5. Advance Healthcare Directive

An advance healthcare directive is an important estate planning tool that outlines your medical preferences in case you are too sick or unwell to make decisions for yourself. For example, an advance healthcare directive can include provisions for whether or not you wish to receive certain life-sustaining treatments, such as life support. By creating this essential document, you can specify your exact preferences, which can prevent confusion and disputes among your loved ones during an already difficult time.

Questions About Estate Planning Tools You May Have

1. What’s the main difference between a will and trust?

The difference between a will and a trust is that a will outlines the distribution of your assets to beneficiaries upon death or incapacitation, while a trust allows you to transfer your assets outside of your own name so that they can be managed by someone else (or yourself). Utilizing both documents is the best way to prevent gaps in your estate plan.

2. Can I DIY my estate plan instead of working with a lawyer?

While there are online estate planning tools that allow you to DIY your estate plan, this is not a process we recommend. The issue with DIY estate plans is that the templates are designed generically and may not account for Pennsylvania’s state specific laws, or your individual needs and goals. Additionally, these documents typically lack the language and requirements that make them legally compliant.

If you choose to forgo professional help and instead pursue a DIY estate plan, you might make costly mistakes that cause more headache and hassle for your family down the road, which is the last thing they need when they’re navigating a significant loss.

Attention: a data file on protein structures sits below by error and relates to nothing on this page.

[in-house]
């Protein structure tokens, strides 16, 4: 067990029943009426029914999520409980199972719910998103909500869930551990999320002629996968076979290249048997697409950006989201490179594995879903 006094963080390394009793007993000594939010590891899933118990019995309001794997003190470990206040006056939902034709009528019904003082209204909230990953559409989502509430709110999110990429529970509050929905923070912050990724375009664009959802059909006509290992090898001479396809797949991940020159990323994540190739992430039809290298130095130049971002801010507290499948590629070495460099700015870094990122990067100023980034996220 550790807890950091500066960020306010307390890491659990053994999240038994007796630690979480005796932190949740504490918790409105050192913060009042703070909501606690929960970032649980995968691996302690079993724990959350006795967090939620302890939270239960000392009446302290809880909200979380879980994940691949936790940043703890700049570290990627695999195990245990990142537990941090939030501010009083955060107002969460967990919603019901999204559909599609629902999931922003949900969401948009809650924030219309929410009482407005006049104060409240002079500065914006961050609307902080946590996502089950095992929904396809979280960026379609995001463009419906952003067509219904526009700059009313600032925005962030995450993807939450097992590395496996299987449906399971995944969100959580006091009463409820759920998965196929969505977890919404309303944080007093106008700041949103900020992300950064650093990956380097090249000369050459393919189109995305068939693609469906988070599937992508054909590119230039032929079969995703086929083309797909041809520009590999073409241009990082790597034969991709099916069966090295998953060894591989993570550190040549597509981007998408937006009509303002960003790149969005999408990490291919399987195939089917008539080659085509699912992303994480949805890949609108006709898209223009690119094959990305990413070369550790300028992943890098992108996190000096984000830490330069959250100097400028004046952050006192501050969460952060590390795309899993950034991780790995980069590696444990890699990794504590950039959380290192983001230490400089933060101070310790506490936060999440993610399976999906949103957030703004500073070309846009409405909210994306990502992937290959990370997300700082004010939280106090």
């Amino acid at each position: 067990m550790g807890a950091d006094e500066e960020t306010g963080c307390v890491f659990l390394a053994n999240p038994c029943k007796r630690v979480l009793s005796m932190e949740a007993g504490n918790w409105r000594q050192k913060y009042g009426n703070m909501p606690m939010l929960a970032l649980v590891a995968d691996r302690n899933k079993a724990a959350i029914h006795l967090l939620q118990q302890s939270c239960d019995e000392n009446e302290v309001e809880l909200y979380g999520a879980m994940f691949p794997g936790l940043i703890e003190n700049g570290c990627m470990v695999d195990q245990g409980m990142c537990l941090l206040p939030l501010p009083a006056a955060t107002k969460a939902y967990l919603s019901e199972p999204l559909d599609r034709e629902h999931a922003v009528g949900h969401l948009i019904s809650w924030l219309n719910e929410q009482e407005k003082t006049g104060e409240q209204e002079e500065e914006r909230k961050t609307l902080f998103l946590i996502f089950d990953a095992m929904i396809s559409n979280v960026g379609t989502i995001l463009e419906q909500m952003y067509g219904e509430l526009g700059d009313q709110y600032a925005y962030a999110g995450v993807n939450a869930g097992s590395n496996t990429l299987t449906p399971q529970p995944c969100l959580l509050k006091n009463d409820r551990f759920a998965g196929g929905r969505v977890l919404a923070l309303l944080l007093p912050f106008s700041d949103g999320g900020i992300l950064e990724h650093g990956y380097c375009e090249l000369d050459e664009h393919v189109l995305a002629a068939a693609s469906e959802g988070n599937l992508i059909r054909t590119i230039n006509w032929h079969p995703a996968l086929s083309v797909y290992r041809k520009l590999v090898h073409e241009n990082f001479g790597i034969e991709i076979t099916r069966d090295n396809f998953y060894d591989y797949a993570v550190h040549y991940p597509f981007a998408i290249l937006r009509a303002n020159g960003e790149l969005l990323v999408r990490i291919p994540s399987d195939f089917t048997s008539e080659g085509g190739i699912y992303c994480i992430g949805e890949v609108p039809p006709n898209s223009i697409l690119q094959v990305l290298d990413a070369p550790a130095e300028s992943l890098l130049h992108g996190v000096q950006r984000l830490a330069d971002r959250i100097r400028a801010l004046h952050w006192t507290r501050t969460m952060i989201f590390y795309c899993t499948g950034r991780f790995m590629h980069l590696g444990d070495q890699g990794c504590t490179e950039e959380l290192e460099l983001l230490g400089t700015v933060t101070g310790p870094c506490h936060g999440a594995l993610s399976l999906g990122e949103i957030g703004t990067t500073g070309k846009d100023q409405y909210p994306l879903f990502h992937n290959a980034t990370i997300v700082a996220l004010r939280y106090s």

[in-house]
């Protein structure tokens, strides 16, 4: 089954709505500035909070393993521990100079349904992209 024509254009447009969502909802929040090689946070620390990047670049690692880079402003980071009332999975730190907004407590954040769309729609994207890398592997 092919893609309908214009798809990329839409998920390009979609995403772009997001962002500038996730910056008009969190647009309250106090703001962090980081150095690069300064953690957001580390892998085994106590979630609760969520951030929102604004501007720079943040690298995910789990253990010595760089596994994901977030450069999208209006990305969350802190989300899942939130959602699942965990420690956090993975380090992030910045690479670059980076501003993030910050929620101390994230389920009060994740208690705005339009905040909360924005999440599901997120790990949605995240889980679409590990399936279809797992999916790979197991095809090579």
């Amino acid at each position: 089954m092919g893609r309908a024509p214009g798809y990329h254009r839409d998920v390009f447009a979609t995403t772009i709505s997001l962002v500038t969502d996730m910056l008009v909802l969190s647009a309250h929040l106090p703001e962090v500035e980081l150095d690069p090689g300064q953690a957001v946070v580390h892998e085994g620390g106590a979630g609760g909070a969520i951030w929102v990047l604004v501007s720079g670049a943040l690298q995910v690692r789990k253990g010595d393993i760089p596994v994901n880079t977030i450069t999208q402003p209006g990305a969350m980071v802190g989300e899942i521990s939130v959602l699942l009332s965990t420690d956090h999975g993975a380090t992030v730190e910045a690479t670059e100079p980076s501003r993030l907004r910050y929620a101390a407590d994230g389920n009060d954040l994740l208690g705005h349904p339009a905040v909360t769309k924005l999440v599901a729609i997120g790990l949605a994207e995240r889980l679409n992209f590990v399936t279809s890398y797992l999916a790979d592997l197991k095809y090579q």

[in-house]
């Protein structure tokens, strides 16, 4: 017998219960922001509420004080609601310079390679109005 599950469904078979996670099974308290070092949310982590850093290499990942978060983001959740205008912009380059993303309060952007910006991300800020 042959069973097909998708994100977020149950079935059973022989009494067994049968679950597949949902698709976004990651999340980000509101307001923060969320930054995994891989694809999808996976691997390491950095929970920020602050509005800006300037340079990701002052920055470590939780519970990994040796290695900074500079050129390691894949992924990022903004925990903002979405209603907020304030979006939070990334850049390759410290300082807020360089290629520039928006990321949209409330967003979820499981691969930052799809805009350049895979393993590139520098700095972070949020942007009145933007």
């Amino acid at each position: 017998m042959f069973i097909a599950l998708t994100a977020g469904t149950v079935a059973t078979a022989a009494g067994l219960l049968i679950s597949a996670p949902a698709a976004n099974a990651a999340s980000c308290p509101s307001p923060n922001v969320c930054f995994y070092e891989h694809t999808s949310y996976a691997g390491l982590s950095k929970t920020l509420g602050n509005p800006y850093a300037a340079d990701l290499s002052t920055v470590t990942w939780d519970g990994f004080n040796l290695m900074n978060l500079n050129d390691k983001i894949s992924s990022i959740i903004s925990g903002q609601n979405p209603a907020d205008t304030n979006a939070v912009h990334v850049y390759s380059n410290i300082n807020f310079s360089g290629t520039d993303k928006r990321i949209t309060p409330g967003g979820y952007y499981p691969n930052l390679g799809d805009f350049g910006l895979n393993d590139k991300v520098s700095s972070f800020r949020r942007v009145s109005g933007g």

3. When should I start estate planning?

There is no required age for starting an estate plan, but if you’ve reached your golden years and don’t have any of the discussed legal documents in place, it’s important to plan now while you have the time. Otherwise, there are a few life events that signify it might be time to create an estate plan, including the following:

  • You started a savings account with significant funds.
  • You got married.
  • You got divorced.
  • You inherited money.
  • You had a child.
  • You have a new grandchild.
  • You purchased a home.

4. Once I create my estate plan, that’s it, right?

Wrong. Estate planning isn’t a “one-and-done” type of process. Why? Life changes! That’s why it’s recommended to update your estate plan every 3-5 years.

How Daly Law Offices Can Help You

At Daly Law Offices, our estate planning attorney, Joshua N. Daly, has 15+ years of experience helping clients take advantage of the legal tools at their disposal. He can explain your legal options, answer any questions you might have, and advise you on which estate planning tools can best meet your goals. Call Daly Law Offices today to schedule a free consultation and learn about your options.